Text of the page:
The Winds of Change
Advocating nationally for the profession: An interview with CCA President Dr. Stan Gorchynski.
Dr. Stan Gorchynski is the current president of the Canadian Chiropractic Association (CCA). After graduating from the University of Manitoba, he began his career with the government of Manitoba, holding positions with the Ministry of Health, Treasury Board, and Ministry of Tourism, Industry and Cultural Affairs, prior to entering the chiropractic profession in 1980. He is a past-president of the Ontario Chiropractic Association, and he has served the chiropractic profession at the national and provincial levels for over a decade. A graduate of the Canadian Memorial Chiropractic College, Dr. Gorchynski practises in Toronto, Ontario.
As president, how do you see the CCA evolving to meet the needs of its members in response to the changing health-care landscape in Canada?
We are seeing private health care grow in various ways such as through the delisting of services previously covered by provincial health plans, through rulings such as the one in Quebec, and through policy shifts such as is happening in Alberta. We are also seeing a trend toward encouraging health-care providers to work in multidisciplinary settings. And, of course, there is the constant pressure to cut health-care costs while improving patient outcomes. The chiropractic profession is in a good position to take advantage of all of these trends. At the CCA, we are building a presence in Ottawa, and we have a seat at a number of important public policy tables. We are strongly supporting interprofessional collaboration, and we are providing members with practical tools to build DC-MD relationships at the grassroots level. And we are delivering the message wide and far that chiropractic care can significantly decrease the costs of treating neuromusculoskeletal disorders.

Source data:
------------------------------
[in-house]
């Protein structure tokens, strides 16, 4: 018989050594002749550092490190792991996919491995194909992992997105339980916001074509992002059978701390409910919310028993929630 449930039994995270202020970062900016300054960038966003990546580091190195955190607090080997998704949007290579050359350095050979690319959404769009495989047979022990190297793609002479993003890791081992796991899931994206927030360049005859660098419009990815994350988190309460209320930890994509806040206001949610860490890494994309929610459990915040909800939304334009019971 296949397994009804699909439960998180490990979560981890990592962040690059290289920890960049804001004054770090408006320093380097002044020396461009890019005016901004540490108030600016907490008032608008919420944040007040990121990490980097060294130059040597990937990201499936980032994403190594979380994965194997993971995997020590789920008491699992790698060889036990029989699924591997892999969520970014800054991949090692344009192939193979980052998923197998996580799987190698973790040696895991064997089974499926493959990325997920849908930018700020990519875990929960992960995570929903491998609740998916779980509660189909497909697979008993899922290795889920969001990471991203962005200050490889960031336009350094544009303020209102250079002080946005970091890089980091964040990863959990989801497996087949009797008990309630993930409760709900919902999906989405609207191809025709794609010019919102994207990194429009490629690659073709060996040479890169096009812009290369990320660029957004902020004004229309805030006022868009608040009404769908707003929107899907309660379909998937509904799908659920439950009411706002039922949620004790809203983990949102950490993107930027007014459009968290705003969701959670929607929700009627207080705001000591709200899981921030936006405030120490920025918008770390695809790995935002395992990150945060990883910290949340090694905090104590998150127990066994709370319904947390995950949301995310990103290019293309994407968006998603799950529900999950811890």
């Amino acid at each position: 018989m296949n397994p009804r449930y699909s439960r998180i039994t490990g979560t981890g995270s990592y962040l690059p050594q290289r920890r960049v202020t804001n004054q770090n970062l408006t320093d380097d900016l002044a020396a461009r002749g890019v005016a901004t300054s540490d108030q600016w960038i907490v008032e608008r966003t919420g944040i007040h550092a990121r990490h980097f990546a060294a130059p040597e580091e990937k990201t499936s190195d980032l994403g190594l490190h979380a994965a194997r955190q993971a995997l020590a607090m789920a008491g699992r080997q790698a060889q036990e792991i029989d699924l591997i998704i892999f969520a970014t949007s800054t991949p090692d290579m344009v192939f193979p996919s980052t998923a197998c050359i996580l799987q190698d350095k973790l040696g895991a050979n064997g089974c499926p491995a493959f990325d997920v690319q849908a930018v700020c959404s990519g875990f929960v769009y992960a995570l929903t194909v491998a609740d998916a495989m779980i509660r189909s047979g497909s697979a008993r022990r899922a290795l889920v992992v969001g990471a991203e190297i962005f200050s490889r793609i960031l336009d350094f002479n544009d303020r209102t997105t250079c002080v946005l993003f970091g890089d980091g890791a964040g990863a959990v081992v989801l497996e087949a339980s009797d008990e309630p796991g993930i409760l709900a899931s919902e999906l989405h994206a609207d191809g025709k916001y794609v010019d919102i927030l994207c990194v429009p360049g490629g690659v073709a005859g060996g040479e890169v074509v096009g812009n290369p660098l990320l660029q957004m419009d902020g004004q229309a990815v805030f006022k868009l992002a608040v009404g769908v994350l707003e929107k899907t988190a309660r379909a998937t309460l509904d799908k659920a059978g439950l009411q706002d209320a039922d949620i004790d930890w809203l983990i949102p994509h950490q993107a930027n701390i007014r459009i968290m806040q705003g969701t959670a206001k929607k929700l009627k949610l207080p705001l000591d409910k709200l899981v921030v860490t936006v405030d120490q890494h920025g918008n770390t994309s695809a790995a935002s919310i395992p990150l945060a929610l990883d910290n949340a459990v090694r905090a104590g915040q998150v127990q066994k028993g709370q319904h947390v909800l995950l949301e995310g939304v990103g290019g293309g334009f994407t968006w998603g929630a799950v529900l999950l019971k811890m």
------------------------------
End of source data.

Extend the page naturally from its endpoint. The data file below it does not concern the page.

How can ordinary doctors of chiropractic attract patients and build viable practices in ways that protect and strengthen the profession’s public image?
Practice-building is increasingly challenging as almost 40 per cent of the profession in Canada has been in practice five years or less. The CCA understands the pressures of starting out in practice and the need to get patients in the door. Some marketing practices that may yield short-term gains for a member may also have a long-term negative impact on the public’s overall impression of the profession as whole – as recent research conducted by Evironics showed. The CCA is developing a practice-building toolkit for members that will provide very practical advice for effective and professional ways of getting started and sustaining a practice. The single most important thing is to get out into your community and become involved. And to realize that building a practice simply takes time. Personal relationships with patients and other health-care professionals have always been and always will be the basis of a sound referral practice.
The CCA has initiated a cross-country dialogue on the profession’s future. What motivated this and how is it going?
Winds of change are blowing through the health-care system and we need to change with them. As the national advocate for the profession, an important role of the CCA is to constantly assess the big picture and look to the future of the profession. We are meeting with the leaders of all of the profession’s organizations to talk about how we can best work together to be efficient and effective. And to talk about the things we need to do to further strengthen the position and credibility of the profession within the health-care system. I am confident that, through our collective expertise, we are going to identify some exciting new collaborative directions.•